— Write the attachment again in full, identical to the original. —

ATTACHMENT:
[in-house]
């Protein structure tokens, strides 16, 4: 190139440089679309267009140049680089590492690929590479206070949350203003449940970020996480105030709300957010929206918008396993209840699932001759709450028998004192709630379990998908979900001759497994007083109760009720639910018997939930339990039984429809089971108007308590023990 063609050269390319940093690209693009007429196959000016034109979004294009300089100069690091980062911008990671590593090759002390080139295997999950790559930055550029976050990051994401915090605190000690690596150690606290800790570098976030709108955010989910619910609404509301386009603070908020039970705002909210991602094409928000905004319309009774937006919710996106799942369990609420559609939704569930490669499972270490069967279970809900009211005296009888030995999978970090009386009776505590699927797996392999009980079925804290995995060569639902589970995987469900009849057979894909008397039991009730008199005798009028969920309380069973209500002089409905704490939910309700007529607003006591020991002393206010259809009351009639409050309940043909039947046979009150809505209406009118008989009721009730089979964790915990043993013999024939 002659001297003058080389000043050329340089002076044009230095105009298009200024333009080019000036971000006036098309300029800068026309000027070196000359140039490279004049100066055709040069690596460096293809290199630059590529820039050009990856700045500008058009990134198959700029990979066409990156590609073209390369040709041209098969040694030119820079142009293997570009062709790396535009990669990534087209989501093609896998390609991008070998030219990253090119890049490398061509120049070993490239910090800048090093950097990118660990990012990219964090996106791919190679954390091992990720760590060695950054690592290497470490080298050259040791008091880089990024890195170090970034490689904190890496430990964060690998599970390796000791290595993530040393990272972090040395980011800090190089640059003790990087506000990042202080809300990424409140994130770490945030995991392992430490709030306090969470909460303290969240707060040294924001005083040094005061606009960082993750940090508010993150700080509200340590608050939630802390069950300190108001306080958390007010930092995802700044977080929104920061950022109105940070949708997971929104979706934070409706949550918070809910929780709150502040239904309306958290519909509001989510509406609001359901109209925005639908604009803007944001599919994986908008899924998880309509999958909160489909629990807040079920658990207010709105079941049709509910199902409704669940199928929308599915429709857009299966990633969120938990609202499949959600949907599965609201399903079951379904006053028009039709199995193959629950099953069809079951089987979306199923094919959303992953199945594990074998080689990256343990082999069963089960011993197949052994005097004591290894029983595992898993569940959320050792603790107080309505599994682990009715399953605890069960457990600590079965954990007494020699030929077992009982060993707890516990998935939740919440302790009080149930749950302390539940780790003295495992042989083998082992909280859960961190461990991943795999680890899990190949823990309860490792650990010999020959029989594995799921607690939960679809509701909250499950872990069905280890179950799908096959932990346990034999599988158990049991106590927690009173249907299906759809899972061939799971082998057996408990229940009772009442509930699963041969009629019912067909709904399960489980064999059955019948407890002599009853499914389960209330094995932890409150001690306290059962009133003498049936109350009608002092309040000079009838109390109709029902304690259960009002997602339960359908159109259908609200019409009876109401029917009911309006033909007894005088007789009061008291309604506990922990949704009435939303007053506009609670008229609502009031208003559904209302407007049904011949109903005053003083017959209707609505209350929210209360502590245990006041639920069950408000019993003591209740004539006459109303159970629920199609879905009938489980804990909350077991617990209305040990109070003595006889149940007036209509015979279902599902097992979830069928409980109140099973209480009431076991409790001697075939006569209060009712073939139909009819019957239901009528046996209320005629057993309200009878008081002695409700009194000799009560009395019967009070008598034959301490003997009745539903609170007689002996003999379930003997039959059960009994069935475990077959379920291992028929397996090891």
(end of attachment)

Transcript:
[in-house]
């Protein structure tokens, strides 16, 4: 190139440089679309267009140049680089590492690929590479206070949350203003449940970020996480105030709300957010929206918008396993209840699932001759709450028998004192709630379990998908979900001759497994007083109760009720639910018997939930339990039984429809089971108007308590023990 063609050269390319940093690209693009007429196959000016034109979004294009300089100069690091980062911008990671590593090759002390080139295997999950790559930055550029976050990051994401915090605190000690690596150690606290800790570098976030709108955010989910619910609404509301386009603070908020039970705002909210991602094409928000905004319309009774937006919710996106799942369990609420559609939704569930490669499972270490069967279970809900009211005296009888030995999978970090009386009776505590699927797996392999009980079925804290995995060569639902589970995987469900009849057979894909008397039991009730008199005798009028969920309380069973209500002089409905704490939910309700007529607003006591020991002393206010259809009351009639409050309940043909039947046979009150809505209406009118008989009721009730089979964790915990043993013999024939 002659001297003058080389000043050329340089002076044009230095105009298009200024333009080019000036971000006036098309300029800068026309000027070196000359140039490279004049100066055709040069690596460096293809290199630059590529820039050009990856700045500008058009990134198959700029990979066409990156590609073209390369040709041209098969040694030119820079142009293997570009062709790396535009990669990534087209989501093609896998390609991008070998030219990253090119890049490398061509120049070993490239910090800048090093950097990118660990990012990219964090996106791919190679954390091992990720760590060695950054690592290497470490080298050259040791008091880089990024890195170090970034490689904190890496430990964060690998599970390796000791290595993530040393990272972090040395980011800090190089640059003790990087506000990042202080809300990424409140994130770490945030995991392992430490709030306090969470909460303290969240707060040294924001005083040094005061606009960082993750940090508010993150700080509200340590608050939630802390069950300190108001306080958390007010930092995802700044977080929104920061950022109105940070949708997971929104979706934070409706949550918070809910929780709150502040239904309306958290519909509001989510509406609001359901109209925005639908604009803007944001599919994986908008899924998880309509999958909160489909629990807040079920658990207010709105079941049709509910199902409704669940199928929308599915429709857009299966990633969120938990609202499949959600949907599965609201399903079951379904006053028009039709199995193959629950099953069809079951089987979306199923094919959303992953199945594990074998080689990256343990082999069963089960011993197949052994005097004591290894029983595992898993569940959320050792603790107080309505599994682990009715399953605890069960457990600590079965954990007494020699030929077992009982060993707890516990998935939740919440302790009080149930749950302390539940780790003295495992042989083998082992909280859960961190461990991943795999680890899990190949823990309860490792650990010999020959029989594995799921607690939960679809509701909250499950872990069905280890179950799908096959932990346990034999599988158990049991106590927690009173249907299906759809899972061939799971082998057996408990229940009772009442509930699963041969009629019912067909709904399960489980064999059955019948407890002599009853499914389960209330094995932890409150001690306290059962009133003498049936109350009608002092309040000079009838109390109709029902304690259960009002997602339960359908159109259908609200019409009876109401029917009911309006033909007894005088007789009061008291309604506990922990949704009435939303007053506009609670008229609502009031208003559904209302407007049904011949109903005053003083017959209707609505209350929210209360502590245990006041639920069950408000019993003591209740004539006459109303159970629920199609879905009938489980804990909350077991617990209305040990109070003595006889149940007036209509015979279902599902097992979830069928409980109140099973209480009431076991409790001697075939006569209060009712073939139909009819019957239901009528046996209320005629057993309200009878008081002695409700009194000799009560009395019967009070008598034959301490003997009745539903609170007689002996003999379930003997039959059960009994069935475990077959379920291992028929397996090891």